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'SPAM: Re: [PIC]: Frequency multiplier?'
2003\04\30@031901 by

Couple Q's...

- Does duty-cycle matter?
- What is the range of the input freq?
- Is the multiplier a fixed value?

Cheers,
-Neil.

On Wednesday 30 April 2003 01:00, Reinaldo Alvares scribbled:
{Quote hidden}

> {Original Message removed}
-No, the duty cycle doesn't matter as long as the outputed pulses are evenly
spaced.
-The range of the input frequency is from 0Hz(stop condition) to 1kHz(max
speed).
-Yes, the multiplier is always the same 10.
RA
{Original Message removed}
Okay, I'm confusing threads here, because I thought there was something about a 30% increase some days ago.   But let's work with 10x ...

Possible solution 1: (I can't see why this solution would cause you problems, but you will have jitter) -- monitor input, and on each rising edge, dump out 10 output pulses as fast as the circuitry connected to the output will handle it.  This needs to be at least 10 khz, so that at max frequency, the output is done before the next incoming edge.  That's it.

Possible solution 2:  Whatever you are doing now (where you're losing pulses during input acceleration), you should monitor the input and *queue* the output pulses so that none is lost.  With the first incoming pulse, put the number 10 in an output queue.  The output routine (cycle) will monitor this number and dump an output pulse when this number is greater than zero and then decrement this number.   If it only gets to output say 8 pulses before the next input pulse comes in (because the input rate increased), then just *add* the newest number of output pulses to what's already been scheduled.  IE: add 10 to the remaining 2.  Again, you will have all the output pulses, but with some jitter.  With some intelligent coding, you can accelerate the output a bit more than necessary to catch up to real-time.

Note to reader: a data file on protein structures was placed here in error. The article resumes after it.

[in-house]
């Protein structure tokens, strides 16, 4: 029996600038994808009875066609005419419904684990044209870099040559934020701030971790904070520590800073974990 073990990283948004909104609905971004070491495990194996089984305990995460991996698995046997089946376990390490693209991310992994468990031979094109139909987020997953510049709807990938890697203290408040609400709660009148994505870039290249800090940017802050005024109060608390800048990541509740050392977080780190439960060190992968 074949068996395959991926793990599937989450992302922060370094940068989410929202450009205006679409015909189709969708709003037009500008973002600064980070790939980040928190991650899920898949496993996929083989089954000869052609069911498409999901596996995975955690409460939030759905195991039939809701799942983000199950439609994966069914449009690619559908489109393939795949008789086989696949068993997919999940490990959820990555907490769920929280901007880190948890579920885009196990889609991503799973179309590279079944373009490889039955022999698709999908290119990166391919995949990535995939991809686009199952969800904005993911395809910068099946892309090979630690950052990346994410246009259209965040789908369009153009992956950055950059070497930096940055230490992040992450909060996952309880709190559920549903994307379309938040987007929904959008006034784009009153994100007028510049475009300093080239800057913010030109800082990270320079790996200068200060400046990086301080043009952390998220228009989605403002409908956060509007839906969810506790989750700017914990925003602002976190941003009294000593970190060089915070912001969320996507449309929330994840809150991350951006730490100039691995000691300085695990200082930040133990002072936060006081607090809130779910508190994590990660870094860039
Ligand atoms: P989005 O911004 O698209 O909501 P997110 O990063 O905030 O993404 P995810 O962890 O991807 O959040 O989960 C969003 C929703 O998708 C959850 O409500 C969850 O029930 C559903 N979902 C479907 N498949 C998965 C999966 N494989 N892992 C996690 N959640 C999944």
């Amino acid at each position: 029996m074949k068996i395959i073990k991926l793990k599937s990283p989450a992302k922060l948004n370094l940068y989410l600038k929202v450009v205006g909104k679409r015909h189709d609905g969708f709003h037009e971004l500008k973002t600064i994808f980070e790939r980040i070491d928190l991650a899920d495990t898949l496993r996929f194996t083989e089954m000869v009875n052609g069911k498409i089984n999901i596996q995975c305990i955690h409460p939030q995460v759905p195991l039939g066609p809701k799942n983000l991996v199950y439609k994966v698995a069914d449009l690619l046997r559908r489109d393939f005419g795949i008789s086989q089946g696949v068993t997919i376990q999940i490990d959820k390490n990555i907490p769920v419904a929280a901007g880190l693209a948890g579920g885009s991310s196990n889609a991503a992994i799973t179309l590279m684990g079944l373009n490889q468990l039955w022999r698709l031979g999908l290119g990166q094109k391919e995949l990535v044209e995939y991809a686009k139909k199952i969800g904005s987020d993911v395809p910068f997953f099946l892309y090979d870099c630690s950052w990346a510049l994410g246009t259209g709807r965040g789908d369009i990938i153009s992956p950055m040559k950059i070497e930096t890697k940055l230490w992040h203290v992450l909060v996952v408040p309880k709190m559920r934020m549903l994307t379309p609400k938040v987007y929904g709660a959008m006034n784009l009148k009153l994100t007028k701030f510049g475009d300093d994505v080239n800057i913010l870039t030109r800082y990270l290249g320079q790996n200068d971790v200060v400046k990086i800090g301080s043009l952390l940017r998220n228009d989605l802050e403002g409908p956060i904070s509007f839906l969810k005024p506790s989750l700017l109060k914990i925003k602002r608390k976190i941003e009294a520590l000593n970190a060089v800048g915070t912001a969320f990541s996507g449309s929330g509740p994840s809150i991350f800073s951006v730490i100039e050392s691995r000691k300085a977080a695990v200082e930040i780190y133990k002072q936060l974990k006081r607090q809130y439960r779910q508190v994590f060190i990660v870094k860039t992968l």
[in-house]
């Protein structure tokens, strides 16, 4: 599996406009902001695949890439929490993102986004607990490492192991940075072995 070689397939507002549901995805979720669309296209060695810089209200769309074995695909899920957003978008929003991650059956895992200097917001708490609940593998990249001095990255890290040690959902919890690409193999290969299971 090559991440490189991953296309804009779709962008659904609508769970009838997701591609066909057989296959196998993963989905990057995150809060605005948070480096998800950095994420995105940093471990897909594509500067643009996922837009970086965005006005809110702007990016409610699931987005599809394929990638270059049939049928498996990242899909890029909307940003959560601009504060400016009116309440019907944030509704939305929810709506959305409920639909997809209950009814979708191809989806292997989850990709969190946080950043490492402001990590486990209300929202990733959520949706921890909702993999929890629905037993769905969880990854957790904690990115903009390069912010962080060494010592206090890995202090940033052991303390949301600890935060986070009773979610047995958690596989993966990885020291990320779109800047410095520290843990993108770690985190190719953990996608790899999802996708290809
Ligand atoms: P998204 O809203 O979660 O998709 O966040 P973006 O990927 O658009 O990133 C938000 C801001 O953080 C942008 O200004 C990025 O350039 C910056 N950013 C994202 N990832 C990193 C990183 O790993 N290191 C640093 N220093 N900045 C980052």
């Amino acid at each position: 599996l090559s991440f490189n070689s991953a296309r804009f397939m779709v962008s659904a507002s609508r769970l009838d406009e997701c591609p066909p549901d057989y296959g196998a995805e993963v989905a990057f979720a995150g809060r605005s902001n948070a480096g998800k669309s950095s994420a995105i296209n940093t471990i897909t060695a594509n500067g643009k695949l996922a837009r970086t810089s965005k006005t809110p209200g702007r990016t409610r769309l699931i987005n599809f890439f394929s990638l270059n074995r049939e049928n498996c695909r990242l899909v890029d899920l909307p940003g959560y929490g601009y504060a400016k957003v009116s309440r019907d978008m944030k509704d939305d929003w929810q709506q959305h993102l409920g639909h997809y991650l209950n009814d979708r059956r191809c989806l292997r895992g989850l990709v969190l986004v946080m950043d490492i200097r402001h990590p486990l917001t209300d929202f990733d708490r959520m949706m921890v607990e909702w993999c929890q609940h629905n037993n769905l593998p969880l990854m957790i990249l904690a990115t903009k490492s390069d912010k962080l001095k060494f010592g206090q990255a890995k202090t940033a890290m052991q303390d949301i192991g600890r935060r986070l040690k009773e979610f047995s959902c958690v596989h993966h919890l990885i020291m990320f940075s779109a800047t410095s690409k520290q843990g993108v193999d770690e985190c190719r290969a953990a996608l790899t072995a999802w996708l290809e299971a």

Cheers,
-Neil.

On Wednesday 30 April 2003 02:50, Reinaldo Alvares scribbled:
> -No, the duty cycle doesn't matter as long as the outputed pulses are
> evenly spaced.
> -The range of the input frequency is from 0Hz(stop condition) to 1kHz(max
> speed).
> -Yes, the multiplier is always the same 10.